In a country with more than 300 million people, it is remarkable how obsessed the media have become with just one -- Donald Trump. What is even more remarkable is that, after six years of repeated disasters, both domestically and internationally, under a glib egomaniac in the White House, so many potential voters are turning to another glib egomaniac to be his successor.
The refugee crisis in Europe is one of those human tragedies for which there are no real solutions, despite how many shrill voices in the media may denounce those who fail to come up with a solution.
Even those of us who are not supporters of either Donald Trump or Jeb Bush can learn something by comparing how each of these men handled people who tried to disrupt their question-and-answer period after a speech.
Despite a nuclear Iran looming on the horizon, the media seem to be putting most of their attention on two candidates for their respective parties' presidential nominations next year. Moreover, Hillary Clinton and Donald Trump each make their own party nervous.
One of the most lame excuses for doing nothing is that we can't do everything. Such excuses have been repeated endlessly, even by some conservatives, when it comes to illegal immigration.
Random thoughts on the passing scene: Stupid people can cause problems, but it usually takes brilliant people to create a real catastrophe.
The so-called "debates," among too many Republicans to have a debate, are yet another painful sign of how much words and ideas have degenerated in our times.
With Hillary Clinton's multiple misdeeds coming to light and causing her political problems, reflected in her declining support in the polls, both she and the Democratic Party have reason to be concerned. But both of them may yet be rescued by "The Donald," who can turn out to be their Trump card.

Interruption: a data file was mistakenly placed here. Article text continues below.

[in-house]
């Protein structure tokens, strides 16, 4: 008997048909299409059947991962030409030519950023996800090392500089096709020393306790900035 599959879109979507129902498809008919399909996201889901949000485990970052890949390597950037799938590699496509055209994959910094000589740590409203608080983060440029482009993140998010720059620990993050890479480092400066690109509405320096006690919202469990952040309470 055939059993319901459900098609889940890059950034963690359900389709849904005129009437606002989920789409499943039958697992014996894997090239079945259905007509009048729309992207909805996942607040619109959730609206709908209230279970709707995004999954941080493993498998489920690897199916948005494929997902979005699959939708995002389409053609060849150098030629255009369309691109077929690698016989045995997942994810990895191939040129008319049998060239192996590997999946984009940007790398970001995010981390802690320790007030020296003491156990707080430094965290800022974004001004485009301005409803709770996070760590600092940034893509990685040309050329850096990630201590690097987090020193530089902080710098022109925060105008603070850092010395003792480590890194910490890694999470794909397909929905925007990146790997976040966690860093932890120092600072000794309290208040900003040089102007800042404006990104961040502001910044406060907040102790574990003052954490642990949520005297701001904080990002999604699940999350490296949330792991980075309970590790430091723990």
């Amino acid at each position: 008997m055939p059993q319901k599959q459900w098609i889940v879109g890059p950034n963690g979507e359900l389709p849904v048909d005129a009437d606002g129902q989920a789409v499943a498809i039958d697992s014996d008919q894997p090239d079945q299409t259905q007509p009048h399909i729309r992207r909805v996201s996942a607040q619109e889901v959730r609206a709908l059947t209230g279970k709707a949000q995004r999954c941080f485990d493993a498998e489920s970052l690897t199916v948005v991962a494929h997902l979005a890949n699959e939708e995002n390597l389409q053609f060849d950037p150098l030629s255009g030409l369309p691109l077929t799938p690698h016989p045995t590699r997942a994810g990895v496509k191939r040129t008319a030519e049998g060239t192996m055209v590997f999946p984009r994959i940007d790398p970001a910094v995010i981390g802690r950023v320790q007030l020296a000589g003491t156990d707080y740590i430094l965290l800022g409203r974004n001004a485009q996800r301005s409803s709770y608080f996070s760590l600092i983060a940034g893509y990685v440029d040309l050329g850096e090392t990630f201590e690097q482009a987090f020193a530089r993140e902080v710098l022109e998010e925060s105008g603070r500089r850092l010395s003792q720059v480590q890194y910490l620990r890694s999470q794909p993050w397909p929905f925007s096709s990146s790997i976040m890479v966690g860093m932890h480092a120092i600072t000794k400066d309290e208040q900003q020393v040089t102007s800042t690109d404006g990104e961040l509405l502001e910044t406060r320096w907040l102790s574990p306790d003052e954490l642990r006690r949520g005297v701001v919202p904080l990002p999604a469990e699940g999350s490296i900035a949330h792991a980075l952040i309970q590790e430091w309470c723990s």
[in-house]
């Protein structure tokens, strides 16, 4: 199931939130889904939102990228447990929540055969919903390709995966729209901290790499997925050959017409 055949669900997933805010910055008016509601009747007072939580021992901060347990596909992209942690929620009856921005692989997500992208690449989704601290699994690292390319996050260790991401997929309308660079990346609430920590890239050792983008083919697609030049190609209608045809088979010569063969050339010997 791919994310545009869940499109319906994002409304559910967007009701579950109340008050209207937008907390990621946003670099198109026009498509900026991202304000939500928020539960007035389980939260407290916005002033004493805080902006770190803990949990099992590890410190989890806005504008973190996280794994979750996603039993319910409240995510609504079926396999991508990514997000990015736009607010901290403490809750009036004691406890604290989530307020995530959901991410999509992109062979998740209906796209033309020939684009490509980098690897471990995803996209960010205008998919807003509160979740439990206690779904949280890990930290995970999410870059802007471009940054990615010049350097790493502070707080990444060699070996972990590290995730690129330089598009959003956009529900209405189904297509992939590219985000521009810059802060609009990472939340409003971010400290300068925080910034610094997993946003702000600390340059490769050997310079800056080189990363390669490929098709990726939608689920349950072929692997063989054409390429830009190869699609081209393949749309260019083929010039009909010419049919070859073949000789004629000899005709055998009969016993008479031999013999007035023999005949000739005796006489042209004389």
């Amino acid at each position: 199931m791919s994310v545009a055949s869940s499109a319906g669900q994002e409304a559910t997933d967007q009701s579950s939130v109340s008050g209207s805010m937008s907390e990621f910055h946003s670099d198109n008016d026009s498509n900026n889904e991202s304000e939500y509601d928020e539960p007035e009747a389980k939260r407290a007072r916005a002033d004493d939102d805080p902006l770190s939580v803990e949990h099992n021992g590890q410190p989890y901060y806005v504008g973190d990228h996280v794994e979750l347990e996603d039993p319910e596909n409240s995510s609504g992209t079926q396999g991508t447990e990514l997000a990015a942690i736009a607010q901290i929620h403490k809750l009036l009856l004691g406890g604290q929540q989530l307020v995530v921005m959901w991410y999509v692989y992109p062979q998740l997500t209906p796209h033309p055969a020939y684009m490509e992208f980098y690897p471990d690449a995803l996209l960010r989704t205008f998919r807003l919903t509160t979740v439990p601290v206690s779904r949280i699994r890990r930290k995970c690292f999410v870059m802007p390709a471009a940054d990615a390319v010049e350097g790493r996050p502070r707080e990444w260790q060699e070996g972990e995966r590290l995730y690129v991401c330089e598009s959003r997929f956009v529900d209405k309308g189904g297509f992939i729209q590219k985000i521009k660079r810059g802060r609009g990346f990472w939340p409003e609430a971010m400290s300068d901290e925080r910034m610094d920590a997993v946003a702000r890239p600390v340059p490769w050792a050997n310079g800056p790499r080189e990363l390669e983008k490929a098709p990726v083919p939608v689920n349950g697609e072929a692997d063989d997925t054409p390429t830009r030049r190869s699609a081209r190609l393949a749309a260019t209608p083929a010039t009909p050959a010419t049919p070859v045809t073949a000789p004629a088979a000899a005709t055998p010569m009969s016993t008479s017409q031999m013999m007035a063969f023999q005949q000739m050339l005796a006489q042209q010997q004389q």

People who entered the United States illegally may be called "undocumented" in politically correct circles, but what is all too well documented is the utter irresponsibility of both political parties in dealing with immigration issues.
There is no way to know what is going on in someone else's mind. But sometimes their behavior tells you more than their words.
Changing the goal after the fact is just one of the ways the left has portrayed its failures as successes.
Distinguished scientist Freeman Dyson has called the 1433 decision of the emperor of China to discontinue his country's exploration of the outside world the "worst political blunder in the history of civilization."
In the wake of the recent murders in a South Carolina church, the killer's hope of igniting a race war produced the opposite effect. Blacks and whites in South Carolina came together to condemn his act and the race hate behind it.
After my 85th birthday last week, I looked back over my life and was surprised to discover in how many different ways I had been lucky, in addition to some other ways in which I was unlucky.
Discussions of racial problems almost invariably bring out the cliche of "a legacy of slavery."